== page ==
World Soil Day
Naser Qadous is Anera Palestine’s Agricultural Programs Manager
Restoring the Environment
To feed the world we need healthy soil.
Agriculture is almost totally dependent on water and soil. Aside from hydroponics, which is small scale, soil is essential for farming and much else. For me, soil is life itself.
For the West Bank and Gaza, there are big challenges facing soil and water resources. The biggest challenge is simple “access.” We Palestinians have a lot of land that we can’t access because of restrictions imposed by the occupation.
Soil Health in Palestine
Soil is also suffering from farmers’ overuse. The available land accessible to farmers is very limited in Palestine so they tend to practice intensive farming, which means you are working the soil all the time and need to add lots of additional water, fertilizer and pesticides.
Farmers often don’t use best practices like crop rotation. For instance, this would mean that if you plant legumes this year, next year you should plant tomatoes and then wheat or barley the following year. This promotes good soil health.
For environmentalists — and I consider myself one — soil is a living organism. It needs care and it must be managed with this in mind. If farmers don’t care for their soil, it becomes degraded.
Soil Erosion in Palestine
Soil erosion is another issue in Palestine, and a problem worldwide. In our country, it isn’t heavy rains that cause it but rather a lack of vegetation and infrastructure to prevent it.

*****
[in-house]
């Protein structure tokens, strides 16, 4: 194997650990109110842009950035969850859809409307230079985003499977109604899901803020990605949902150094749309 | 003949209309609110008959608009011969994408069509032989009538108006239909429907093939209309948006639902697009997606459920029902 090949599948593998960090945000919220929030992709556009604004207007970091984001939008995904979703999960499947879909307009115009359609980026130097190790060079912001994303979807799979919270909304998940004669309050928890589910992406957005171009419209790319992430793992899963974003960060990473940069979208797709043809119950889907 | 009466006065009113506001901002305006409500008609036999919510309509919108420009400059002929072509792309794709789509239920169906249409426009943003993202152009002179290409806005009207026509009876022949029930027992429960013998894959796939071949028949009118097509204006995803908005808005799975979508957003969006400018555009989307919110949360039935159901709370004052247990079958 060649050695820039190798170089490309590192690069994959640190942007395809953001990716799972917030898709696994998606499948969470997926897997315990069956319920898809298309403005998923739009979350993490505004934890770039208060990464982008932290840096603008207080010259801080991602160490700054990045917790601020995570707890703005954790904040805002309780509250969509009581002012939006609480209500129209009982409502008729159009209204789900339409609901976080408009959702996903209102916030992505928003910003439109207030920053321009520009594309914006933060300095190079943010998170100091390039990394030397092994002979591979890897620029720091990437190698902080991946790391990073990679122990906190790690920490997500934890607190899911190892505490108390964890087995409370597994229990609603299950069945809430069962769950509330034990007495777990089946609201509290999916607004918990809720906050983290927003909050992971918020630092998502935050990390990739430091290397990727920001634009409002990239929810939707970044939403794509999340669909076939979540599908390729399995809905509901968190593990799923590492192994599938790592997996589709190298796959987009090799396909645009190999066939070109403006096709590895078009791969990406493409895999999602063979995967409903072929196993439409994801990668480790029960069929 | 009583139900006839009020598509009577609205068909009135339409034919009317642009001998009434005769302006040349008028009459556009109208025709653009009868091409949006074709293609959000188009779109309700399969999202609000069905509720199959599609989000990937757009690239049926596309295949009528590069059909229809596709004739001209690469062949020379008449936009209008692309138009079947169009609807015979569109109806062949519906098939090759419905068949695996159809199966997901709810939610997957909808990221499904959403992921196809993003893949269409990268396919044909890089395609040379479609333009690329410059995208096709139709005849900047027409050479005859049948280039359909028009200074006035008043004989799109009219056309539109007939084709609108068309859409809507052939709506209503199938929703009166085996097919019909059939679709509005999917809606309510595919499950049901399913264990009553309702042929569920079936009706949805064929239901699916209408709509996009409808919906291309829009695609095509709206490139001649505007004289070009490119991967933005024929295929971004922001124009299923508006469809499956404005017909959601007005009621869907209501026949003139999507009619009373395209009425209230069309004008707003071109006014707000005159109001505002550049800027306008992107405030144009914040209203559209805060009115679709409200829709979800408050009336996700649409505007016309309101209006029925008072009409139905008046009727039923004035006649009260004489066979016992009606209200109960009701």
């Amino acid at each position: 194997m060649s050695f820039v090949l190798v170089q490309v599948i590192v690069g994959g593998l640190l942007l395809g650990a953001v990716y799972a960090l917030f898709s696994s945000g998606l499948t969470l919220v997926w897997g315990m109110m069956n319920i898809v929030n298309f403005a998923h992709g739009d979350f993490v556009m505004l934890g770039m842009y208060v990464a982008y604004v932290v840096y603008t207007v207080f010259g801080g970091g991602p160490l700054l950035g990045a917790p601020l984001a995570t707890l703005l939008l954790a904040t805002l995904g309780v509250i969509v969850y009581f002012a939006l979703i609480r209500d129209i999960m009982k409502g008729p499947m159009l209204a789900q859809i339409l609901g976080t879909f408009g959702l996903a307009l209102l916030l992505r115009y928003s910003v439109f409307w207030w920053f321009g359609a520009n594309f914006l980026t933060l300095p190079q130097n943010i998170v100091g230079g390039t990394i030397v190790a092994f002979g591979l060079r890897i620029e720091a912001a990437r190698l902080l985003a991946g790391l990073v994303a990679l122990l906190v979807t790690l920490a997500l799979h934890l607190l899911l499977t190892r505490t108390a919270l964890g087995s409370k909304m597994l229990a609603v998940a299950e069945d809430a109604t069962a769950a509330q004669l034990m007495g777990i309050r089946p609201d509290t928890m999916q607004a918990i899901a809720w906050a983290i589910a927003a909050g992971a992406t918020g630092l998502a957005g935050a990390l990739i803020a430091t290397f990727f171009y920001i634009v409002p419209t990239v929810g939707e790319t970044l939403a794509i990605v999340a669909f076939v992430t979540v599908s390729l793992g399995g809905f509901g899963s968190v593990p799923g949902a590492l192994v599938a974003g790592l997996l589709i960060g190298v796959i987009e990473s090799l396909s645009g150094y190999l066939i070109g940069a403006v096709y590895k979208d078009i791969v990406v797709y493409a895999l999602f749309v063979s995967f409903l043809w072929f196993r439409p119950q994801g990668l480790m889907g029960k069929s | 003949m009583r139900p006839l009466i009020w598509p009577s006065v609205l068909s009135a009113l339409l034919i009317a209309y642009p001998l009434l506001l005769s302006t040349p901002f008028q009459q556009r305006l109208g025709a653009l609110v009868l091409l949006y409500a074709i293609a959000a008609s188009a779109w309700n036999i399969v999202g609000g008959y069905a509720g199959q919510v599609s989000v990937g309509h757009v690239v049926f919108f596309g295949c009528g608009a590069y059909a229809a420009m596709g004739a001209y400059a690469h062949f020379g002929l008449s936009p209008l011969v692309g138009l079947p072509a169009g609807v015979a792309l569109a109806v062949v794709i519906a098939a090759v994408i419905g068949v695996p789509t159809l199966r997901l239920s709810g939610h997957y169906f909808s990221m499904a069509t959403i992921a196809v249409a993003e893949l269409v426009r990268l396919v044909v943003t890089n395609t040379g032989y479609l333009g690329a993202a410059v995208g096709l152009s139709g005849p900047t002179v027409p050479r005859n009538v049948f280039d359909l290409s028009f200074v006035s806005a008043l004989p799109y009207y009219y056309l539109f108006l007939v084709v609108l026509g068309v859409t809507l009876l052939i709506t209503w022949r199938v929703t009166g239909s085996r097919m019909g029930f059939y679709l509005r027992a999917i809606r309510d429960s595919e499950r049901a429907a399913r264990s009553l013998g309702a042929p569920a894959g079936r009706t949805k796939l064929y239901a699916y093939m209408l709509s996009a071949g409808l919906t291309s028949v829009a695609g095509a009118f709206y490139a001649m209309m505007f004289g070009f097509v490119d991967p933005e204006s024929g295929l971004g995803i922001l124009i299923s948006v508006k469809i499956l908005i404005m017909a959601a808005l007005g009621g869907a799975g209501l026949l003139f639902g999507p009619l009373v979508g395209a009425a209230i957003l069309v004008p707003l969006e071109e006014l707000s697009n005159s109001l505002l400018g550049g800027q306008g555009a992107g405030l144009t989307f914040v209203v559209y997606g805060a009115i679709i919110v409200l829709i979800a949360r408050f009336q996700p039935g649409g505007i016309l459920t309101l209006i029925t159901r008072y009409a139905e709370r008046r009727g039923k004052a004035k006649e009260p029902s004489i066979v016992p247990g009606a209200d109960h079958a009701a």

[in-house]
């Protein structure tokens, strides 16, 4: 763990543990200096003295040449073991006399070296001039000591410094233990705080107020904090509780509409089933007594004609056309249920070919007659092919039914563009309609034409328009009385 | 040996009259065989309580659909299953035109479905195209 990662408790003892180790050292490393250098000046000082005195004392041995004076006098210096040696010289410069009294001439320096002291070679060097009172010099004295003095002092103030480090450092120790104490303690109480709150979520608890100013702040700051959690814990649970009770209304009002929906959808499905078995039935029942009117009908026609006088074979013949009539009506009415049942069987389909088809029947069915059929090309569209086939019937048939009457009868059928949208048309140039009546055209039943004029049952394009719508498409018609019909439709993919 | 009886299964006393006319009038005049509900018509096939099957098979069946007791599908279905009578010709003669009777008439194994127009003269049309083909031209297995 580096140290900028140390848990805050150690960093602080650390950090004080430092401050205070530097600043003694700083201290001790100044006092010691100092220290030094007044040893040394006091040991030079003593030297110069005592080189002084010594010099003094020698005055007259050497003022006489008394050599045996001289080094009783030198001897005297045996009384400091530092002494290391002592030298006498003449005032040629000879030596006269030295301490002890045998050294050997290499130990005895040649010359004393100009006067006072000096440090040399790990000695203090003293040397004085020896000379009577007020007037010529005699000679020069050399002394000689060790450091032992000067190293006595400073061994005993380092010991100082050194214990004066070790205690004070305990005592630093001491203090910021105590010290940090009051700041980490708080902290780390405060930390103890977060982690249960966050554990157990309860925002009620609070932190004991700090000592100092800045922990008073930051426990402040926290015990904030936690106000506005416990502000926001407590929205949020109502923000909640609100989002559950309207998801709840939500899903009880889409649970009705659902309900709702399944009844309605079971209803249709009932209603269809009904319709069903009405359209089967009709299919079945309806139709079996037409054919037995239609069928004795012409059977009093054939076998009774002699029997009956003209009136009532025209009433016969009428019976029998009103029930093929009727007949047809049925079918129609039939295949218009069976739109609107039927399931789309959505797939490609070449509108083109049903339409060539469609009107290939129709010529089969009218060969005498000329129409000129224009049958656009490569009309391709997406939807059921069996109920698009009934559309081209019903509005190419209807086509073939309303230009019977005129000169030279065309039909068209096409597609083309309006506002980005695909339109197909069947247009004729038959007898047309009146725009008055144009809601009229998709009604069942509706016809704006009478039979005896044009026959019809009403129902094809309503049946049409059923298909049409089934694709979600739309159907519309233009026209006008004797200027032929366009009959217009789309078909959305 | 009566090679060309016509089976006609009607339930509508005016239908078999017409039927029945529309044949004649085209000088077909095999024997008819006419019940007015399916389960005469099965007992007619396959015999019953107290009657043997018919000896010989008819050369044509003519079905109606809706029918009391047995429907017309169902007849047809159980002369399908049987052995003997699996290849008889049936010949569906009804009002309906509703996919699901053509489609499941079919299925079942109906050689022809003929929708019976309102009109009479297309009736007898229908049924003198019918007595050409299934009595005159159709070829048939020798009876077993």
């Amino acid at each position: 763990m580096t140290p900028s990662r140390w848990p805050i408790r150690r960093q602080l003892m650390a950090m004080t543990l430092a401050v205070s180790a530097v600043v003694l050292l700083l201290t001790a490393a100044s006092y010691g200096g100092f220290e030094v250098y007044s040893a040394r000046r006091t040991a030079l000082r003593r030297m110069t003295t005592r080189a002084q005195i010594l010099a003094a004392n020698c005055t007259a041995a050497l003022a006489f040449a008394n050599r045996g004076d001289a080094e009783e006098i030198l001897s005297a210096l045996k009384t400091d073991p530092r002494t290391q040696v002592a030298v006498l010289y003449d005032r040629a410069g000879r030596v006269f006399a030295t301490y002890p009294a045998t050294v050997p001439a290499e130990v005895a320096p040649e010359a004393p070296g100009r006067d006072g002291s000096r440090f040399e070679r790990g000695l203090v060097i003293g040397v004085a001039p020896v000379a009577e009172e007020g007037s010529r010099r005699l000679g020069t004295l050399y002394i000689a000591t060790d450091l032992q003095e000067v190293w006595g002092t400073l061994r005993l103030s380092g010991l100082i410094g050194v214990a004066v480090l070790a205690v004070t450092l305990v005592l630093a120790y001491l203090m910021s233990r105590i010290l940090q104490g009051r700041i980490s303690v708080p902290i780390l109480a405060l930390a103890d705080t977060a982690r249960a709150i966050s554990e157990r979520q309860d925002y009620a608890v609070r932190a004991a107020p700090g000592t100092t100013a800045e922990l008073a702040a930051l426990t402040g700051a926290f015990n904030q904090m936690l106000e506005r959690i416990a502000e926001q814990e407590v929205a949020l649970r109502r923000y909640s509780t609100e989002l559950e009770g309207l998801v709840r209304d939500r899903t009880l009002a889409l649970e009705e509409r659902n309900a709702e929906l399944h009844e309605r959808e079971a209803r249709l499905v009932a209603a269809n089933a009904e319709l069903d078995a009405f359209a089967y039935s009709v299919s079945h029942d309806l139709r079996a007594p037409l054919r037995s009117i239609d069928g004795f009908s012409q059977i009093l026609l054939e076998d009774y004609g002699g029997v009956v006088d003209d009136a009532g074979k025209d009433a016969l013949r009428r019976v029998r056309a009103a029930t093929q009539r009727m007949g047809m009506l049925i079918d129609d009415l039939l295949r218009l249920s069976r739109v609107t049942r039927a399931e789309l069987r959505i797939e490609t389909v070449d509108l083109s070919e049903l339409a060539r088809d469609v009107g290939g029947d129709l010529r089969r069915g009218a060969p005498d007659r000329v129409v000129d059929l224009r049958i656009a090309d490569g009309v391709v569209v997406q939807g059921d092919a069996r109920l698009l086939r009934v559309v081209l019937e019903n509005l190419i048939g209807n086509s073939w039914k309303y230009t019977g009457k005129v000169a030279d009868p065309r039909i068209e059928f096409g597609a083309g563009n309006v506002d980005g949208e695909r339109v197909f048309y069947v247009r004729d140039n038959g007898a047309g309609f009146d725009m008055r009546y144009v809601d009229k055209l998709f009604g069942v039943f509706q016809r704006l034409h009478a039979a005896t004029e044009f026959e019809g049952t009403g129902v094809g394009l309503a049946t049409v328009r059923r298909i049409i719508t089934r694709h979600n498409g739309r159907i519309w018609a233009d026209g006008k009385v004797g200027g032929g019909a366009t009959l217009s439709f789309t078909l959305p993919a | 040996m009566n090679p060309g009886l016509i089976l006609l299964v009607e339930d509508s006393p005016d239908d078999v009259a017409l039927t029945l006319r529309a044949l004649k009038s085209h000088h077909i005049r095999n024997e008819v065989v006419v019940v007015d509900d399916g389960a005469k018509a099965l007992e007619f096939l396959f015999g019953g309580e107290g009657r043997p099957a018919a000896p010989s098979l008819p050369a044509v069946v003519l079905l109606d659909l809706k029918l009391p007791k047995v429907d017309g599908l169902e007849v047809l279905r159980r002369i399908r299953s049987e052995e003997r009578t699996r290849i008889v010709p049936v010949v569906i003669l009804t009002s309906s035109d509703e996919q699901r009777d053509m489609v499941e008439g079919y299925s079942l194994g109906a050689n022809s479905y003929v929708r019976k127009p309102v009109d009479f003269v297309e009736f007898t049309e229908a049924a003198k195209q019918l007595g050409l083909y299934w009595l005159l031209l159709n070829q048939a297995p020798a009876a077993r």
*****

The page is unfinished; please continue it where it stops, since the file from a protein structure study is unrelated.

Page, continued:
Overgrazing is also a problem. Sheep and goats visit the same land every day because of limited options. They eat all the plant growth and the resulting lack of vegetation worsens erosion.
Increasing salinity in scarce water resources is another challenge. In the West Bank, the Jordan Valley in particular has a problem with water salinity. In some areas here, the soil can only support a few crops because of it. Gaza, too, has a big problem with this. This is one reason tomatoes are so popular with our greenhouse farmers — it is one of the few crops that can tolerate high salinity.
Protecting Palestinian Soil for the Future
How do we solve these problems? We must promote good farming practices and help farmers build more terraces. They also need alternative grazing areas for their livestock. For instance, years ago Anera planted forage crops in to help restore grazing area and save the soil in some hard-hit areas. Tree planting is also important.
Farmers also need training on best agricultural practices on things like minimum tillage, composting, natural soil covers and mulching. Climate smart agriculture is something we need to do more to promote in our country.
There also needs to be more scientific research to classify the soils and lands to enhance academic understanding of the environment here and inform environmental interventions.
As humans, we come from the soil and we go back to the soil. We must safeguard the rights of our children through their soil “we are borrowing from them.”
Anera has built greenhouses for 66 families across Rafah and Khan Younis in Gaza. Now families grow their own tomatoes, cucumber and eggplants.
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